Southern Beekeepers Nature Reserve is located north of Cervantes (bordering Nambung National Park) to Hill River, and inland to the Cervantes-Jurien road, and is accessible via 4WD track. The reserve covers an area of around 10 800 ha, and forms part of DEC’s Moora District, the management goals of which include: Conservation; Recreation and tourism (compatible with other goals); Community relations (informed, engaged community); Commercial and other uses (in a manner that minimises impact on other values) and; Research and monitoring (to increase understanding). Specifically, Southern Beekeepers Reserve was gazetted in 1979 as a ‘C’ class reserve for the purposed of apiculture and the conservation of flora. See the Nambung National Park Management Plan 1998-2008.


  • Nambung National Park

    The Nambung National Park covers an approximate area of 193 square kilometres and is home to the Pinnacles Desert.

  • Lesueur National Park

    The Lesueur National Park covers an approximate area of 27,235 hectares and lies in the Geraldton Sand plains IBRA region. The national park is home to approximately 900 native plant species, with four rare or threatened species being recorded in the park including the Mount Lesueur Grevillea, Forrest’s Wattle, Lesueur Hakea and the Laterite Mallee.

  • Drovers Cave National Park

    Drovers Cave National Park is an A-Class reserve that covers an area of 2 680 hectares approximately 5 km north east of the town of Jurien Bay, and is home to a number of limestone caves including Drovers, Hastings, Moorba, Old River and Mystery caves. Many of these caves are locked to prevent access (for health and safety reasons and to protect the caves from graffiti and vandalism).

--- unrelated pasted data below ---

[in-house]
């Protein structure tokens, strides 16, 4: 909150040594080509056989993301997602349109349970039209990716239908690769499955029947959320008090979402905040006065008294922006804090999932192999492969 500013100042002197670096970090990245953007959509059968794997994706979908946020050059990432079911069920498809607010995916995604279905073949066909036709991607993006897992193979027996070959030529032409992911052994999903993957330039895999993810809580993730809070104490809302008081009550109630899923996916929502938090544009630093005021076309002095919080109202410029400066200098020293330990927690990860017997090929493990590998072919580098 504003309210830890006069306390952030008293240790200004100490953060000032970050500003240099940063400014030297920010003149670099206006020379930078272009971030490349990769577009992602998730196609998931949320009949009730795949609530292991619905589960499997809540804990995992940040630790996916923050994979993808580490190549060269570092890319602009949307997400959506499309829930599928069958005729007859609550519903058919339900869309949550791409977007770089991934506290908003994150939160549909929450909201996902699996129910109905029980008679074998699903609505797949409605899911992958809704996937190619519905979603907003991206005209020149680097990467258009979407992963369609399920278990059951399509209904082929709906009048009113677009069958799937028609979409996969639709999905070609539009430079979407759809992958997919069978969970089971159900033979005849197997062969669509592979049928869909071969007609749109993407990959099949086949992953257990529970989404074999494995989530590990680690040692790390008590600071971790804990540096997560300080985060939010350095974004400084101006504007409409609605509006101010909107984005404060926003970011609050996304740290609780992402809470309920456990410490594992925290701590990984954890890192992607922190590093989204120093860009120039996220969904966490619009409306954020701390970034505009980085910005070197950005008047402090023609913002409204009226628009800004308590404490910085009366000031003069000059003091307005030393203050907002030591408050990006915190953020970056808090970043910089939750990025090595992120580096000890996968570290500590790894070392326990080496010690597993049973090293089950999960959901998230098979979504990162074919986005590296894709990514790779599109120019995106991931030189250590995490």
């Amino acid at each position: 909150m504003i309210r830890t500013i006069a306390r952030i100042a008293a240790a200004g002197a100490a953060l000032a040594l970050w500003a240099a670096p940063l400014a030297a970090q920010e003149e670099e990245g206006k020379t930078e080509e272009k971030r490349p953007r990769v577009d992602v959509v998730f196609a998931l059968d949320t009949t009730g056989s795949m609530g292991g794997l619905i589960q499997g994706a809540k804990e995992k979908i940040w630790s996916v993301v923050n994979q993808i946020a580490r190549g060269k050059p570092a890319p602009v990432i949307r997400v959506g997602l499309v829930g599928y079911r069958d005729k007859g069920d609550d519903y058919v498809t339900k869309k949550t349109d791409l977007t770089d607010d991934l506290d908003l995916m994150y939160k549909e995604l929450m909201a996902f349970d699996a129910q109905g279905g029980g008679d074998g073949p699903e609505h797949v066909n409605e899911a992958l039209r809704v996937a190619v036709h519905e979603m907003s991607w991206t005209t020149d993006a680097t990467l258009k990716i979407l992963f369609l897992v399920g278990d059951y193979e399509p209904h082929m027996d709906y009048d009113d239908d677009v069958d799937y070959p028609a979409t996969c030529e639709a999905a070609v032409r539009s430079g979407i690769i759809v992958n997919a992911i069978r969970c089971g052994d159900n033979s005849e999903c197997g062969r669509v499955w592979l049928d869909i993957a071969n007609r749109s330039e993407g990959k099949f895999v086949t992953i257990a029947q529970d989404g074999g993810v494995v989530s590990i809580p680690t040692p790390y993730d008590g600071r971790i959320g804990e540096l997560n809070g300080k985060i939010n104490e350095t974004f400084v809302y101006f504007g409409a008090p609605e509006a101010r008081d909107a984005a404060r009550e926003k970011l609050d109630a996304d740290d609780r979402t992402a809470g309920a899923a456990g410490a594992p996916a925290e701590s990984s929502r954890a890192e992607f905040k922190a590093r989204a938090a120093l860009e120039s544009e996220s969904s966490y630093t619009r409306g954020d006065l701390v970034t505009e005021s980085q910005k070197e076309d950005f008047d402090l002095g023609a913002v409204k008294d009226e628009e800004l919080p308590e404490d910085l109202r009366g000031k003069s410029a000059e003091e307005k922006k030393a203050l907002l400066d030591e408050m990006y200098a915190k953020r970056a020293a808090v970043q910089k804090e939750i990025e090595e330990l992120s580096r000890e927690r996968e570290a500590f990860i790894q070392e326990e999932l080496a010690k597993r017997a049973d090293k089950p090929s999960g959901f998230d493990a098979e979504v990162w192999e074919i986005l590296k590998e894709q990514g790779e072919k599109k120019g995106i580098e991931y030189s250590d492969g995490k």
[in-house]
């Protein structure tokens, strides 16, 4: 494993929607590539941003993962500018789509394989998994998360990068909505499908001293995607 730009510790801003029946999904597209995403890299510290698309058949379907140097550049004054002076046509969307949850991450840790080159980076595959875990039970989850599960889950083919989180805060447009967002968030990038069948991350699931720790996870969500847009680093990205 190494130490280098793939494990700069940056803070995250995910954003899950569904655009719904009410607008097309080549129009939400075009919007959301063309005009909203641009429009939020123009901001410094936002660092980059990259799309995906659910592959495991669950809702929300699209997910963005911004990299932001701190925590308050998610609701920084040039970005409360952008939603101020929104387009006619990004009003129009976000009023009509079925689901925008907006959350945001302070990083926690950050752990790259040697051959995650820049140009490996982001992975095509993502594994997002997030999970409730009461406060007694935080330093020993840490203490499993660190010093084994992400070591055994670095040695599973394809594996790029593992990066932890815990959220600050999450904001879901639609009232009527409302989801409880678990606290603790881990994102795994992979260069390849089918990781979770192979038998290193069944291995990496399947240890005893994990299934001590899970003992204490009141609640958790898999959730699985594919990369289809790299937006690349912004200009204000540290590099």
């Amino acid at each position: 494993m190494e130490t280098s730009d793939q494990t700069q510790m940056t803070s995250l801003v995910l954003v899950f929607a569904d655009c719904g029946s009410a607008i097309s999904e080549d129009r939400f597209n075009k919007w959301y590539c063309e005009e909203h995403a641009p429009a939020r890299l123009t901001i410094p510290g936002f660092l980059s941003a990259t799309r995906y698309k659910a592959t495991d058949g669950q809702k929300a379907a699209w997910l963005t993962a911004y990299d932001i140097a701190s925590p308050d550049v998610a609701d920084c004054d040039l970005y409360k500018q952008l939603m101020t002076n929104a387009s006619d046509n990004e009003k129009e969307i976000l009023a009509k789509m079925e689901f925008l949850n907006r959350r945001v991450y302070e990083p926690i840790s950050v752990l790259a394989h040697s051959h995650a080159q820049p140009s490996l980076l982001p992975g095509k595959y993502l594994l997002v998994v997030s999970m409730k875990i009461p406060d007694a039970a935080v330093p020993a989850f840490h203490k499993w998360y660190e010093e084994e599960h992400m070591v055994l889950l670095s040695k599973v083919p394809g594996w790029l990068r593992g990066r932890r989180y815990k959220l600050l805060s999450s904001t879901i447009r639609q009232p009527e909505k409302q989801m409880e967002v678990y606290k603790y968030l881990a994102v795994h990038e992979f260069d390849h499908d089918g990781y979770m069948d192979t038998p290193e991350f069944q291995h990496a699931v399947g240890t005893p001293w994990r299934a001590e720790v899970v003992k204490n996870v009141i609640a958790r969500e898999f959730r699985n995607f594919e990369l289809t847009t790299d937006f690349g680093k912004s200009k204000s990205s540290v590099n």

Drovers Cave is located near the Canning Stock Route and was visited by drovers, hence its name. Drovers Cave was surveyed and gazetted as part of the National Park in 1973.


  • Conservation reserves in the NAR

    To view all the reserves in the Northern Agricultural Region, visit the Land use theme page or view the nature reserve map.

  • Badgingarra National Park

    Badgingarra National Park covers an approximate area of 13,108 hectares and lies in the Shire of Dandaragan. The national park is characterised by emergent breakaway country overlying sandplains. The national park is mostly dominated by low scrub heath.

The coastline of the Shire of Dandaragan is dominated by the Lancelin formation formed from volcanic and sedimentary rock that overlies the Perth Basin. The Lancelin formation consists of glauconite chalk, marl and calcareous mudstone. The middle portion of the LGA is dominated by the Osbourne formation formed from volcanic and sedimentary rock. The Osbourne formation is interbedded with sandstone, siltstone, shale and claystone. The eastern portion is dominated by the Leederville formation interbedded with sandstone, siltstone, minor conglomerate overlying thin beds of coal seams. The Coolyena group comprises of chalk interspersed with greensand, glauconitic, siltstone, sandstone and marl. The group includes the Poison Hill Greensand, Gingin Chalk, Molecap Greensand and Molecap formations dominates the far eastern portion of the Shire.